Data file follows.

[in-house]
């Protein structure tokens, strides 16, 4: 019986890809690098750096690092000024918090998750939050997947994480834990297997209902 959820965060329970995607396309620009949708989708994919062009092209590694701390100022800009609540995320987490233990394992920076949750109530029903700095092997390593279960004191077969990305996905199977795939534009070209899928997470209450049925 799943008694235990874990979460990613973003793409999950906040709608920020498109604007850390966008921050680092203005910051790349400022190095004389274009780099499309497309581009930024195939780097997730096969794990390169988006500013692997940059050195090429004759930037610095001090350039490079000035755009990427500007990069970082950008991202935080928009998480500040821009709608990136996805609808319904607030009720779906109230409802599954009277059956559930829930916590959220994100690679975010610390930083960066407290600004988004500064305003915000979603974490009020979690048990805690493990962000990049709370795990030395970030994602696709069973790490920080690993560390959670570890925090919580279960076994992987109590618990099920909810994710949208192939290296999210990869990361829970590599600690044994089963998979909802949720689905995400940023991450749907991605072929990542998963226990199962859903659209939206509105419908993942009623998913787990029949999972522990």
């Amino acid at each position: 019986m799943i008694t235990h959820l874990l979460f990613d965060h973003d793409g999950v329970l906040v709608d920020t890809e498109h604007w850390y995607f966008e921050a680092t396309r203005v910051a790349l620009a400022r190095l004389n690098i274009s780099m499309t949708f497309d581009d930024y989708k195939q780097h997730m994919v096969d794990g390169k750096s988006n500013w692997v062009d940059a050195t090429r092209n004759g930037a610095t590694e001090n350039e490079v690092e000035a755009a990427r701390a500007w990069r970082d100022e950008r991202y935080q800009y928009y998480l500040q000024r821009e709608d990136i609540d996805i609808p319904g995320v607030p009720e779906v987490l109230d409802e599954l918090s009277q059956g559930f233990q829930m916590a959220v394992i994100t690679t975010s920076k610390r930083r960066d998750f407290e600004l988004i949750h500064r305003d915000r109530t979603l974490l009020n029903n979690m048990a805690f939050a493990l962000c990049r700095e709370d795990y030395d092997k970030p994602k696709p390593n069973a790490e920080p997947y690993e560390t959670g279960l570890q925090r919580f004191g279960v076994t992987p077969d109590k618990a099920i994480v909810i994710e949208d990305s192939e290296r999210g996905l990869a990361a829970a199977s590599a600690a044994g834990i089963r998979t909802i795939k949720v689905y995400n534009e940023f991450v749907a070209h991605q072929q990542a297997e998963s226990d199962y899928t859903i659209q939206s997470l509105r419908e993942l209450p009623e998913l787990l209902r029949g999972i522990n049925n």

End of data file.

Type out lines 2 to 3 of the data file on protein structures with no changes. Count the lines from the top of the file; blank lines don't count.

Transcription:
């Protein structure tokens, strides 16, 4: 019986890809690098750096690092000024918090998750939050997947994480834990297997209902 959820965060329970995607396309620009949708989708994919062009092209590694701390100022800009609540995320987490233990394992920076949750109530029903700095092997390593279960004191077969990305996905199977795939534009070209899928997470209450049925 799943008694235990874990979460990613973003793409999950906040709608920020498109604007850390966008921050680092203005910051790349400022190095004389274009780099499309497309581009930024195939780097997730096969794990390169988006500013692997940059050195090429004759930037610095001090350039490079000035755009990427500007990069970082950008991202935080928009998480500040821009709608990136996805609808319904607030009720779906109230409802599954009277059956559930829930916590959220994100690679975010610390930083960066407290600004988004500064305003915000979603974490009020979690048990805690493990962000990049709370795990030395970030994602696709069973790490920080690993560390959670570890925090919580279960076994992987109590618990099920909810994710949208192939290296999210990869990361829970590599600690044994089963998979909802949720689905995400940023991450749907991605072929990542998963226990199962859903659209939206509105419908993942009623998913787990029949999972522990």
């Amino acid at each position: 019986m799943i008694t235990h959820l874990l979460f990613d965060h973003d793409g999950v329970l906040v709608d920020t890809e498109h604007w850390y995607f966008e921050a680092t396309r203005v910051a790349l620009a400022r190095l004389n690098i274009s780099m499309t949708f497309d581009d930024y989708k195939q780097h997730m994919v096969d794990g390169k750096s988006n500013w692997v062009d940059a050195t090429r092209n004759g930037a610095t590694e001090n350039e490079v690092e000035a755009a990427r701390a500007w990069r970082d100022e950008r991202y935080q800009y928009y998480l500040q000024r821009e709608d990136i609540d996805i609808p319904g995320v607030p009720e779906v987490l109230d409802e599954l918090s009277q059956g559930f233990q829930m916590a959220v394992i994100t690679t975010s920076k610390r930083r960066d998750f407290e600004l988004i949750h500064r305003d915000r109530t979603l974490l009020n029903n979690m048990a805690f939050a493990l962000c990049r700095e709370d795990y030395d092997k970030p994602k696709p390593n069973a790490e920080p997947y690993e560390t959670g279960l570890q925090r919580f004191g279960v076994t992987p077969d109590k618990a099920i994480v909810i994710e949208d990305s192939e290296r999210g996905l990869a990361a829970a199977s590599a600690a044994g834990i089963r998979t909802i795939k949720v689905y995400n534009e940023f991450v749907a070209h991605q072929q990542a297997e998963s226990d199962y899928t859903i659209q939206s997470l509105r419908e993942l209450p009623e998913l787990l209902r029949g999972i522990n049925n």